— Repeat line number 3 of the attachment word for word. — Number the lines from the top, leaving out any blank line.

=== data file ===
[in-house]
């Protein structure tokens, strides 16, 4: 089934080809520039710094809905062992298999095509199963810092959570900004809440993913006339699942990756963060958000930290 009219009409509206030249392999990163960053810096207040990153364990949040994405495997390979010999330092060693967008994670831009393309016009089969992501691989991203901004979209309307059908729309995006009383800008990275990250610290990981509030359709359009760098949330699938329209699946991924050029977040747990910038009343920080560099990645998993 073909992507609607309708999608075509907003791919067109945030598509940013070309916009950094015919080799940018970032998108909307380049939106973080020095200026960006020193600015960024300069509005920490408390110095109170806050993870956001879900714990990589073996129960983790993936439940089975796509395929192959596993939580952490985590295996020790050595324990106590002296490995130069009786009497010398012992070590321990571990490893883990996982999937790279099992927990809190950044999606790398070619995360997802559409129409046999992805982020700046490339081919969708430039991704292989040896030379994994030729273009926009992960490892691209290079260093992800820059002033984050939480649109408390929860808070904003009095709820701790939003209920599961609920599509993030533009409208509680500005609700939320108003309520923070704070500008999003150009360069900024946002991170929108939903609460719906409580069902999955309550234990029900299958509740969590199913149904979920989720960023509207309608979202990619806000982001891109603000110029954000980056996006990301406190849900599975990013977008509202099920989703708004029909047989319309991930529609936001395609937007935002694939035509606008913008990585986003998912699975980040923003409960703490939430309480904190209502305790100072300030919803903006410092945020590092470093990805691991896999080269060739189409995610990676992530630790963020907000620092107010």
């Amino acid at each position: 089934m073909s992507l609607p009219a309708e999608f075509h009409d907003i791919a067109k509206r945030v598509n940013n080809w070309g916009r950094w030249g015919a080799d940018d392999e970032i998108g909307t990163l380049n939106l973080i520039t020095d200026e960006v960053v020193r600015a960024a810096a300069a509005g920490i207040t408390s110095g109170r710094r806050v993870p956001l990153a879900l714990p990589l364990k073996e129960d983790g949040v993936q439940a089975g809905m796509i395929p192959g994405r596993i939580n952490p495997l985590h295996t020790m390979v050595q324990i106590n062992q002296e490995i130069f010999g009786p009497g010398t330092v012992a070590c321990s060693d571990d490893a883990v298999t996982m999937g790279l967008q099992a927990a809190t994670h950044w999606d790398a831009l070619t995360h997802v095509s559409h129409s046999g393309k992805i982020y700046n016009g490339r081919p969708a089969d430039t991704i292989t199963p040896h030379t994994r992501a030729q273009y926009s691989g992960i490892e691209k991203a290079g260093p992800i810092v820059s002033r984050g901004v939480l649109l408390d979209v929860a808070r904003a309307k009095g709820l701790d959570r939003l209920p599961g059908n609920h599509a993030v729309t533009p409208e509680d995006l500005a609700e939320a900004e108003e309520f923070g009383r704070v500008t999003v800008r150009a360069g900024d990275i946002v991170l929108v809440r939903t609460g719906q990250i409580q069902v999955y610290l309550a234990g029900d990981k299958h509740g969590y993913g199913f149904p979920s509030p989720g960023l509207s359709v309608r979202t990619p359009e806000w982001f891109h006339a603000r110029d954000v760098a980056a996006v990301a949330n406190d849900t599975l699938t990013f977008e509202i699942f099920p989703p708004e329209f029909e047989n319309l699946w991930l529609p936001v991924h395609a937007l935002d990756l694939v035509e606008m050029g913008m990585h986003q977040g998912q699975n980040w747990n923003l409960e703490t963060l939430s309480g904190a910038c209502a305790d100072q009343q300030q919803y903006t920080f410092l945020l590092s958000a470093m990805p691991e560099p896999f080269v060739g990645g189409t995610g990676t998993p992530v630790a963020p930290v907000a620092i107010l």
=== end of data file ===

């Amino acid at each position: 089934m073909s992507l609607p009219a309708e999608f075509h009409d907003i791919a067109k509206r945030v598509n940013n080809w070309g916009r950094w030249g015919a080799d940018d392999e970032i998108g909307t990163l380049n939106l973080i520039t020095d200026e960006v960053v020193r600015a960024a810096a300069a509005g920490i207040t408390s110095g109170r710094r806050v993870p956001l990153a879900l714990p990589l364990k073996e129960d983790g949040v993936q439940a089975g809905m796509i395929p192959g994405r596993i939580n952490p495997l985590h295996t020790m390979v050595q324990i106590n062992q002296e490995i130069f010999g009786p009497g010398t330092v012992a070590c321990s060693d571990d490893a883990v298999t996982m999937g790279l967008q099992a927990a809190t994670h950044w999606d790398a831009l070619t995360h997802v095509s559409h129409s046999g393309k992805i982020y700046n016009g490339r081919p969708a089969d430039t991704i292989t199963p040896h030379t994994r992501a030729q273009y926009s691989g992960i490892e691209k991203a290079g260093p992800i810092v820059s002033r984050g901004v939480l649109l408390d979209v929860a808070r904003a309307k009095g709820l701790d959570r939003l209920p599961g059908n609920h599509a993030v729309t533009p409208e509680d995006l500005a609700e939320a900004e108003e309520f923070g009383r704070v500008t999003v800008r150009a360069g900024d990275i946002v991170l929108v809440r939903t609460g719906q990250i409580q069902v999955y610290l309550a234990g029900d990981k299958h509740g969590y993913g199913f149904p979920s509030p989720g960023l509207s359709v309608r979202t990619p359009e806000w982001f891109h006339a603000r110029d954000v760098a980056a996006v990301a949330n406190d849900t599975l699938t990013f977008e509202i699942f099920p989703p708004e329209f029909e047989n319309l699946w991930l529609p936001v991924h395609a937007l935002d990756l694939v035509e606008m050029g913008m990585h986003q977040g998912q699975n980040w747990n923003l409960e703490t963060l939430s309480g904190a910038c209502a305790d100072q009343q300030q919803y903006t920080f410092l945020l590092s958000a470093m990805p691991e560099p896999f080269v060739g990645g189409t995610g990676t998993p992530v630790a963020p930290v907000a620092i107010l």